In one week, the Spotify community produced 646 conversations, resolved 71 issues and generated 247 new ideas. Support is one of the main benefits generated by a community and also one of those that saves money and offers a better service. According to an article in the Harward Business Review, it is 72% cheaper to answer a question through the community than through customer care. The same article reports that the vast majority of customers prefer to turn to the community instead of customer care.

Business grows better with co-production

Communities can also help a product/service to grow exponentially if members are enabled to co-produce value with the organisation. Adventures in the World (AnM) coordinators, for example, can propose or modify a travel itinerary and submit it to the organisation for approval. If accepted and participants are found, the trip starts. In this way AnM can present more than 1400 itineraries worldwide with an offer that no other tour operator has the ability to provide in terms of originality and completeness.

More talents through community recruiting

A fifth benefit of community design is the emergence of talents (recruiting). Hundreds of conversations take place in communities that work: by listening and observing not only what is said but also the behaviour, it is possible to see who is more active, who is more popular, who is more competent, who is more involved. In this way the organisation can understand who to focus on not only to grow the community but also to grow the brand itself.

ScuolaZoo, a company of the OneDay group, for example, recruits young people from the community who respond directly to instagram messages addressed to the community. Another company in the group, WeRoad, finds young talent in the community to add to its workforce. “Recruiting staff is very difficult,” says Fabio Bin, WeRoad’s digital and marketing manager, “because we demand a very high level of involvement and an unbridled love for WeRoad. That’s why we often recruit directly from the community.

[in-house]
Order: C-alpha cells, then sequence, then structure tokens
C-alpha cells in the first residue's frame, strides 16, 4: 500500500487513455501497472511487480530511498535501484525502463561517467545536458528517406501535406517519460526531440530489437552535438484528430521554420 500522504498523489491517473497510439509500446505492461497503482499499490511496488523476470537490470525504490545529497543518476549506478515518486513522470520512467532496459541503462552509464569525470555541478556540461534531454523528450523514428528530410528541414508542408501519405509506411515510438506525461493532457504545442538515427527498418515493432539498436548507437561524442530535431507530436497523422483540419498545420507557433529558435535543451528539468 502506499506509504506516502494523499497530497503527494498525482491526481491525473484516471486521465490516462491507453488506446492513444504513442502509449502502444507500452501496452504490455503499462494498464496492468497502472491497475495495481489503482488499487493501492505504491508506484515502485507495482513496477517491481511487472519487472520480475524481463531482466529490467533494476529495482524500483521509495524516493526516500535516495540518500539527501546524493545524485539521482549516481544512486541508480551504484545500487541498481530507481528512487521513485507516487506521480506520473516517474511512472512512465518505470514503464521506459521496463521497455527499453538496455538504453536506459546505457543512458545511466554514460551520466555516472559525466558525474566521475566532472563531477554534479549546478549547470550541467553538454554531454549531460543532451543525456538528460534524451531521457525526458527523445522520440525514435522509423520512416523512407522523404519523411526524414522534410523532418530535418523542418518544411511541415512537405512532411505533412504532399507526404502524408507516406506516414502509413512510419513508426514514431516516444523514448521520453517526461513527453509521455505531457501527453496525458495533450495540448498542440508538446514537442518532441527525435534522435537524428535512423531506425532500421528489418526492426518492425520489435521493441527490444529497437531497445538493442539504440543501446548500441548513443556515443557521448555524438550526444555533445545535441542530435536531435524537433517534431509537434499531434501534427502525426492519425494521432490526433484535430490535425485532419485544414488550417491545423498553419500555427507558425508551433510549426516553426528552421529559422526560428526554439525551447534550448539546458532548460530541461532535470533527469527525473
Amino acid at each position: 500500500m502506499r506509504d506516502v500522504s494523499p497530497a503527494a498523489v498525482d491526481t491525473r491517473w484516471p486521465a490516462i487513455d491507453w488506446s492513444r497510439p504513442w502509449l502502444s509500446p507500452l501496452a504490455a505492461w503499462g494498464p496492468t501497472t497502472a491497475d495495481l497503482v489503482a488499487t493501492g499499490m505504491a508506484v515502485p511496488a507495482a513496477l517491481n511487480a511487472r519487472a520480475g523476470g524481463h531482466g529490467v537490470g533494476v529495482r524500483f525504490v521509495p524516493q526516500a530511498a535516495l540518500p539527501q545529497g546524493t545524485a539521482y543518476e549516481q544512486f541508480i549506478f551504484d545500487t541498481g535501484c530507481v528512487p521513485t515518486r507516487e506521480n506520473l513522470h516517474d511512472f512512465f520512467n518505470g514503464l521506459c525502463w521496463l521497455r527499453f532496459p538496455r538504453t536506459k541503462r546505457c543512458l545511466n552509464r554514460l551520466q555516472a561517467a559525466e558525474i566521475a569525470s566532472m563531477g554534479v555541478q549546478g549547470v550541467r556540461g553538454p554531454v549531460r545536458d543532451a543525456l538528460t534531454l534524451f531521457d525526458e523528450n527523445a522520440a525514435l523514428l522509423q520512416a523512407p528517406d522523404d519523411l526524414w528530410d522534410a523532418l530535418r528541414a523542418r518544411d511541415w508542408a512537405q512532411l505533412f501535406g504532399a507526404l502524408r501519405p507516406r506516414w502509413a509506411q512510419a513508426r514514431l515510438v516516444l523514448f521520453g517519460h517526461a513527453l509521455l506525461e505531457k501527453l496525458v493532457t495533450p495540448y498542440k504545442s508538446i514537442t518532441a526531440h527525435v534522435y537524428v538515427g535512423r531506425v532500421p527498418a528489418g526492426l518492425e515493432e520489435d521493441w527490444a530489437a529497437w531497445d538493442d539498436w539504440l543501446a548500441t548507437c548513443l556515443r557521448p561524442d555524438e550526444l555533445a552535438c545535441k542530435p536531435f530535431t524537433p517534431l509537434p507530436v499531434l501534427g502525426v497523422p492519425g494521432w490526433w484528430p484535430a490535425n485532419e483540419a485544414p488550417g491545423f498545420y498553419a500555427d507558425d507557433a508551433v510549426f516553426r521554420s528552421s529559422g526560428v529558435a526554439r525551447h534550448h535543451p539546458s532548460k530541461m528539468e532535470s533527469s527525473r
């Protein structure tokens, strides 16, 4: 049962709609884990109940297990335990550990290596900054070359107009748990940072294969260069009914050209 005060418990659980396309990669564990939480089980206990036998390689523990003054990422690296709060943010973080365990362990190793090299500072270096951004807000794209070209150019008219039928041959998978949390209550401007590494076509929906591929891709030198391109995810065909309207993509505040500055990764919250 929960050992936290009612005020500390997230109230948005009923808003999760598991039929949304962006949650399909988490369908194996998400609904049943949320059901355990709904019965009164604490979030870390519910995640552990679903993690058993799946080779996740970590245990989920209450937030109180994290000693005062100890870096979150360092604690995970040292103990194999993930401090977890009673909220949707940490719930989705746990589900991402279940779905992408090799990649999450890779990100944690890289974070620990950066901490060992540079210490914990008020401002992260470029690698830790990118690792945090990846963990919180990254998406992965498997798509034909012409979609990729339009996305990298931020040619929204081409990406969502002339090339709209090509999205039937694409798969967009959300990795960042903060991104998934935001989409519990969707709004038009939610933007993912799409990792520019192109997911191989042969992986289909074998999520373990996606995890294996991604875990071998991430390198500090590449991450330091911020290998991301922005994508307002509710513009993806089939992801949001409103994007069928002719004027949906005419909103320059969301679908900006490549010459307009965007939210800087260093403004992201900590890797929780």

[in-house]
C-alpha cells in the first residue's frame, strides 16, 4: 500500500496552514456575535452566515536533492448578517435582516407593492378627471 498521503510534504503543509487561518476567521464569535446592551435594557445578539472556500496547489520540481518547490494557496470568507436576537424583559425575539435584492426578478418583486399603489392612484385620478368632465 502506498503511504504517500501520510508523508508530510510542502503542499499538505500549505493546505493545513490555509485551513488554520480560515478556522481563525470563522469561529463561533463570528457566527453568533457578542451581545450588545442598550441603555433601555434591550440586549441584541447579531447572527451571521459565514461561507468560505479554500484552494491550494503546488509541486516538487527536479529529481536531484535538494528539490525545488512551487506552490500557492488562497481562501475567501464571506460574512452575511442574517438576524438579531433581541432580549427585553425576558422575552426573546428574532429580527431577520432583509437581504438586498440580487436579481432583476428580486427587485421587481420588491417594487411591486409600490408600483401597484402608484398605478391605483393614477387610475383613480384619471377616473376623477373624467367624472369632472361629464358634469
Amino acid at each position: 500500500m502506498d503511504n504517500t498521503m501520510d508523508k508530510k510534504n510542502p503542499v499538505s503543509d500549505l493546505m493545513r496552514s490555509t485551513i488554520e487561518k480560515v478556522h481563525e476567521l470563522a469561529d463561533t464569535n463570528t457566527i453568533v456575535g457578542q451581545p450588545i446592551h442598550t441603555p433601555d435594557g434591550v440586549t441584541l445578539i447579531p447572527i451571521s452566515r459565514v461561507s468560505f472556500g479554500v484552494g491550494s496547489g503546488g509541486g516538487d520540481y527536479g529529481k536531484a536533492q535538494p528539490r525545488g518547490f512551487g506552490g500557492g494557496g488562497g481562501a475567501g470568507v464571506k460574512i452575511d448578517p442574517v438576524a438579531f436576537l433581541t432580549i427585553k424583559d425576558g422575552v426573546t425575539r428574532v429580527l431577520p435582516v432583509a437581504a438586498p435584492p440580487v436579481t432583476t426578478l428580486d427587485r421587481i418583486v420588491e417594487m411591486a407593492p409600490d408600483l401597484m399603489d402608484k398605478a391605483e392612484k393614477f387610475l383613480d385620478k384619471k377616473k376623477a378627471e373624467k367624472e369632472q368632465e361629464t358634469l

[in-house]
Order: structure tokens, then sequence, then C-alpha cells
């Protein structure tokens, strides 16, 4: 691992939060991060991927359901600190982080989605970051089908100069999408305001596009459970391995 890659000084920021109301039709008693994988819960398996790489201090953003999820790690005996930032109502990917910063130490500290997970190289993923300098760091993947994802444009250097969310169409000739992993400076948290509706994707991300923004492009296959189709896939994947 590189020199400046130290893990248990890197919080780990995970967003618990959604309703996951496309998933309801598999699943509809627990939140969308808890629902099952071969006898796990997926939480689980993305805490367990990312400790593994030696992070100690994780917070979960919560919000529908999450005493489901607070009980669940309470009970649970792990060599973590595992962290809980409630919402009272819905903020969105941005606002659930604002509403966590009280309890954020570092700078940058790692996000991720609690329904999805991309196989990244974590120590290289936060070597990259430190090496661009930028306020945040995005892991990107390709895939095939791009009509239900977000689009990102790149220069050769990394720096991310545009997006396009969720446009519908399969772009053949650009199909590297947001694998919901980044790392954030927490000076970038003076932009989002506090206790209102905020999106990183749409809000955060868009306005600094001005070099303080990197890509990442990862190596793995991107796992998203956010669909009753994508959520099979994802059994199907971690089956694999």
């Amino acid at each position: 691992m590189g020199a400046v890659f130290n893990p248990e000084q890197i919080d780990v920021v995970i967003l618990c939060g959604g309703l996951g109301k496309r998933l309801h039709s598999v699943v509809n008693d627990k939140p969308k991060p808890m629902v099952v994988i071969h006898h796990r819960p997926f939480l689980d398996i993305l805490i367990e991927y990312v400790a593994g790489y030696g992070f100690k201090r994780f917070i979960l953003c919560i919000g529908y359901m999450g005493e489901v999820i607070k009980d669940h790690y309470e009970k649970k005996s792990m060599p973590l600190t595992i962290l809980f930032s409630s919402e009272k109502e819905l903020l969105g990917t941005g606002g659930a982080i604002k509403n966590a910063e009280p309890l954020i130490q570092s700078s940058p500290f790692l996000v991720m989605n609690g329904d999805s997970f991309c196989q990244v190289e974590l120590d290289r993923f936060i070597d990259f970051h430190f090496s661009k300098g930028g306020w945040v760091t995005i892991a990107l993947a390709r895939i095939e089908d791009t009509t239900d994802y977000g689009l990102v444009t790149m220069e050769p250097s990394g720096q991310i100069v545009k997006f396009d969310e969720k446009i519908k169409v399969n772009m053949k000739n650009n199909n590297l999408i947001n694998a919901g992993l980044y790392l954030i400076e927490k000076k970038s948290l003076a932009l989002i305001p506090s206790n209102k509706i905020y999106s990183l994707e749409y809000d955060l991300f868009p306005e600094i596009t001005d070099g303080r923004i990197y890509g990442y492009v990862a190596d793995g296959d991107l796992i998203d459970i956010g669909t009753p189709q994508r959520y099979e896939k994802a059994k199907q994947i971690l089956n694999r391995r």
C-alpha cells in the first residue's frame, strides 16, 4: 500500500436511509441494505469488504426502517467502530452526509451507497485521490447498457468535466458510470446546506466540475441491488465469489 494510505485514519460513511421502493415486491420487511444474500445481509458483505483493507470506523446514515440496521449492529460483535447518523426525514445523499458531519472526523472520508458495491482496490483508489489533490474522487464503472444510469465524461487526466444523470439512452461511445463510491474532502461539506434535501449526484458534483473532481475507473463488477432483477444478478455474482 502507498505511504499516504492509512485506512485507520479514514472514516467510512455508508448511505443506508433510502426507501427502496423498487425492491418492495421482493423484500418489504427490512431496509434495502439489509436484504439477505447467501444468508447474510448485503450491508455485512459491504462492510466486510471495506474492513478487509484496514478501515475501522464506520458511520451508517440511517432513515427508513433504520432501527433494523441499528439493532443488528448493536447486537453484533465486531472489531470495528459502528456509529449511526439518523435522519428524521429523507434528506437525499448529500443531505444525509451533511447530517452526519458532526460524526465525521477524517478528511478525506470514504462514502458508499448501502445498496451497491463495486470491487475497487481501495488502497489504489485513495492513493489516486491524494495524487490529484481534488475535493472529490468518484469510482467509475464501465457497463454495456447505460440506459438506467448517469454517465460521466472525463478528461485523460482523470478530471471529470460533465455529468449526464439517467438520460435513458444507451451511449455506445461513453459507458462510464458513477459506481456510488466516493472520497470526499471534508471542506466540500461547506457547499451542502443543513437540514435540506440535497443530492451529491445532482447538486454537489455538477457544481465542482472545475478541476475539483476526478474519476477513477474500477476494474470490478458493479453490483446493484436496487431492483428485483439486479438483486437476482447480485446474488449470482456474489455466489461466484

Benefits can be achieved only with a clear strategy

Here are some of the benefits that communities can bring to an organisation. Not all benefits are achievable at the same time, and it is not possible to assume reaching all these advantages just by having a community. Each of these gains requires a specific strategy and detailed actions. Those who, for example, want to generate innovation must design tools and functionalities that facilitate the exchange of ideas, the input of new proposals, product testing and so on. If, on the other hand, one wants to advance a product, one should work on structuring a flexible offer to which community members can easily contribute.

Understanding the main advantage to gain is therefore directly related to the business objective to reach. Knowing this allows putting in place a strategy that involves specific activities, functionalities, services and metrics. Only through these can one begin to understand what works and what doesn’t, and move forward. It is no longer time to improvise. To launch a community you need clear ideas and a strategy, otherwise it’s better to just forget about it.

Originally published in italian on Digital4.biz on September 14th 2021

Marta Mainieri is a consultant, trainer and speaker expert in the field of Sharing Economy, platform design and community design.